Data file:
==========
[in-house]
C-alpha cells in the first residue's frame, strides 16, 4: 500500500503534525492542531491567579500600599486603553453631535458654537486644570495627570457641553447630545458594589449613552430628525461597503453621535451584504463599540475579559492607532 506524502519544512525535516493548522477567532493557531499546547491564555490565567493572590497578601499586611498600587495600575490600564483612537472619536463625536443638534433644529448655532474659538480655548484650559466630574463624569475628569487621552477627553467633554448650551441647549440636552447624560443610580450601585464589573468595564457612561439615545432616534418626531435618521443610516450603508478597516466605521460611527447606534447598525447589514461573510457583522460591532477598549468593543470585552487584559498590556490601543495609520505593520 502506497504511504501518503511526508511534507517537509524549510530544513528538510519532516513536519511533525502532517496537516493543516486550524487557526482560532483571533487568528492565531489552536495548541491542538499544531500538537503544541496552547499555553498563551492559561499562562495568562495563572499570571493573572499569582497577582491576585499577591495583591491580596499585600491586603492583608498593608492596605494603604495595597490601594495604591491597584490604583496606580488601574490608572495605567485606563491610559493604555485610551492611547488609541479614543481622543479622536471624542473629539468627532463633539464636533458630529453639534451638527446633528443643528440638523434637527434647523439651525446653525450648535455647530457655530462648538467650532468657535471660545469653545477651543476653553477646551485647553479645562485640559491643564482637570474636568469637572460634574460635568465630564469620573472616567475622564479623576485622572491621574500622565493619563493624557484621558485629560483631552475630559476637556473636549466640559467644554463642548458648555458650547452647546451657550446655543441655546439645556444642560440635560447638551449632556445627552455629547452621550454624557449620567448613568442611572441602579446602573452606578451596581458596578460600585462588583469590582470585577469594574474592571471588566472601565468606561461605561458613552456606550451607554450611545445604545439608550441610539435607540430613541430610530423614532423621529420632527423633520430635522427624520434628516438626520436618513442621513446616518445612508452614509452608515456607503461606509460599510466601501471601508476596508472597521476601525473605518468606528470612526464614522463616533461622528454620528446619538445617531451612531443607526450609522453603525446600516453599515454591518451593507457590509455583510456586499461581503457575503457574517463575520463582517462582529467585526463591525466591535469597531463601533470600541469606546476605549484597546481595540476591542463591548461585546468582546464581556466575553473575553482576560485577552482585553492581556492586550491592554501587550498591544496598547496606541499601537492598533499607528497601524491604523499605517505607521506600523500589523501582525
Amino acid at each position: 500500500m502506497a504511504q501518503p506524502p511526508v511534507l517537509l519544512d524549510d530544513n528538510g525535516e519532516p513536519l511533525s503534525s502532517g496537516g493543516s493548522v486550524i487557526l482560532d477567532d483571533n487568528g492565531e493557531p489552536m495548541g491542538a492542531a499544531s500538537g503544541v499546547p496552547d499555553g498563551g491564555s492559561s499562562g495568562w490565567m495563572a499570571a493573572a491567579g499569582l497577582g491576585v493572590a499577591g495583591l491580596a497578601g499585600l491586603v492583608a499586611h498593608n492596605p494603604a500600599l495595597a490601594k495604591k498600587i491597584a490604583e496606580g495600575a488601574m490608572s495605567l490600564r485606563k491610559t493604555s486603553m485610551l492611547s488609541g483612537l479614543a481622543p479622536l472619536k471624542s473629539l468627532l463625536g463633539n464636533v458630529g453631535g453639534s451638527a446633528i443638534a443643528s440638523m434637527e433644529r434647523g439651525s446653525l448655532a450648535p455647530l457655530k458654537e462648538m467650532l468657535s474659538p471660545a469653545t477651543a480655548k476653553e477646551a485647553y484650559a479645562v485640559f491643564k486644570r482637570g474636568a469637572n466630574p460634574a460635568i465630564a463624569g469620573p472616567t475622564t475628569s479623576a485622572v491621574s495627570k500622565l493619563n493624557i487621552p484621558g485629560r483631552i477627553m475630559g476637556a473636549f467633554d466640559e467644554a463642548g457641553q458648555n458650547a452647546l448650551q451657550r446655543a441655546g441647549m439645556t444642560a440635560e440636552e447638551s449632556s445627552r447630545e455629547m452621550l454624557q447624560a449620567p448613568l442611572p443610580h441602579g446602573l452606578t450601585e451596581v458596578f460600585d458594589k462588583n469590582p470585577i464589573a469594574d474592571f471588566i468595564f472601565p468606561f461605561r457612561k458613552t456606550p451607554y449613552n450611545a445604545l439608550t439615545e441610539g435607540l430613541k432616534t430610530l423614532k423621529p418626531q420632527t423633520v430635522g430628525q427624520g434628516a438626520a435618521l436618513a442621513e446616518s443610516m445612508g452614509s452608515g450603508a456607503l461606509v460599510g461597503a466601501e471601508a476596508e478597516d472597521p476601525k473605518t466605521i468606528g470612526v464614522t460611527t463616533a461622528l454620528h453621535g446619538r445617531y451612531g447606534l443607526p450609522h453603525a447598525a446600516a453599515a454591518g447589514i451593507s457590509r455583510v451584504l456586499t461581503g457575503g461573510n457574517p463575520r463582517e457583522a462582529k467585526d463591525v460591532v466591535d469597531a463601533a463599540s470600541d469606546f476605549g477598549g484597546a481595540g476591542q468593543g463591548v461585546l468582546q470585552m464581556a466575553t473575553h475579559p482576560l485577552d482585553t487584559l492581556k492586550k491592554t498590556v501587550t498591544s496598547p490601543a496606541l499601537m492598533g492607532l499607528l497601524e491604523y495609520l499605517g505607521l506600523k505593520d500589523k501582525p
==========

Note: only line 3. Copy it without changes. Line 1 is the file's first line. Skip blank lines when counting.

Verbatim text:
Amino acid at each position: 500500500m502506497a504511504q501518503p506524502p511526508v511534507l517537509l519544512d524549510d530544513n528538510g525535516e519532516p513536519l511533525s503534525s502532517g496537516g493543516s493548522v486550524i487557526l482560532d477567532d483571533n487568528g492565531e493557531p489552536m495548541g491542538a492542531a499544531s500538537g503544541v499546547p496552547d499555553g498563551g491564555s492559561s499562562g495568562w490565567m495563572a499570571a493573572a491567579g499569582l497577582g491576585v493572590a499577591g495583591l491580596a497578601g499585600l491586603v492583608a499586611h498593608n492596605p494603604a500600599l495595597a490601594k495604591k498600587i491597584a490604583e496606580g495600575a488601574m490608572s495605567l490600564r485606563k491610559t493604555s486603553m485610551l492611547s488609541g483612537l479614543a481622543p479622536l472619536k471624542s473629539l468627532l463625536g463633539n464636533v458630529g453631535g453639534s451638527a446633528i443638534a443643528s440638523m434637527e433644529r434647523g439651525s446653525l448655532a450648535p455647530l457655530k458654537e462648538m467650532l468657535s474659538p471660545a469653545t477651543a480655548k476653553e477646551a485647553y484650559a479645562v485640559f491643564k486644570r482637570g474636568a469637572n466630574p460634574a460635568i465630564a463624569g469620573p472616567t475622564t475628569s479623576a485622572v491621574s495627570k500622565l493619563n493624557i487621552p484621558g485629560r483631552i477627553m475630559g476637556a473636549f467633554d466640559e467644554a463642548g457641553q458648555n458650547a452647546l448650551q451657550r446655543a441655546g441647549m439645556t444642560a440635560e440636552e447638551s449632556s445627552r447630545e455629547m452621550l454624557q447624560a449620567p448613568l442611572p443610580h441602579g446602573l452606578t450601585e451596581v458596578f460600585d458594589k462588583n469590582p470585577i464589573a469594574d474592571f471588566i468595564f472601565p468606561f461605561r457612561k458613552t456606550p451607554y449613552n450611545a445604545l439608550t439615545e441610539g435607540l430613541k432616534t430610530l423614532k423621529p418626531q420632527t423633520v430635522g430628525q427624520g434628516a438626520a435618521l436618513a442621513e446616518s443610516m445612508g452614509s452608515g450603508a456607503l461606509v460599510g461597503a466601501e471601508a476596508e478597516d472597521p476601525k473605518t466605521i468606528g470612526v464614522t460611527t463616533a461622528l454620528h453621535g446619538r445617531y451612531g447606534l443607526p450609522h453603525a447598525a446600516a453599515a454591518g447589514i451593507s457590509r455583510v451584504l456586499t461581503g457575503g461573510n457574517p463575520r463582517e457583522a462582529k467585526d463591525v460591532v466591535d469597531a463601533a463599540s470600541d469606546f476605549g477598549g484597546a481595540g476591542q468593543g463591548v461585546l468582546q470585552m464581556a466575553t473575553h475579559p482576560l485577552d482585553t487584559l492581556k492586550k491592554t498590556v501587550t498591544s496598547p490601543a496606541l499601537m492598533g492607532l499607528l497601524e491604523y495609520l499605517g505607521l506600523k505593520d500589523k501582525p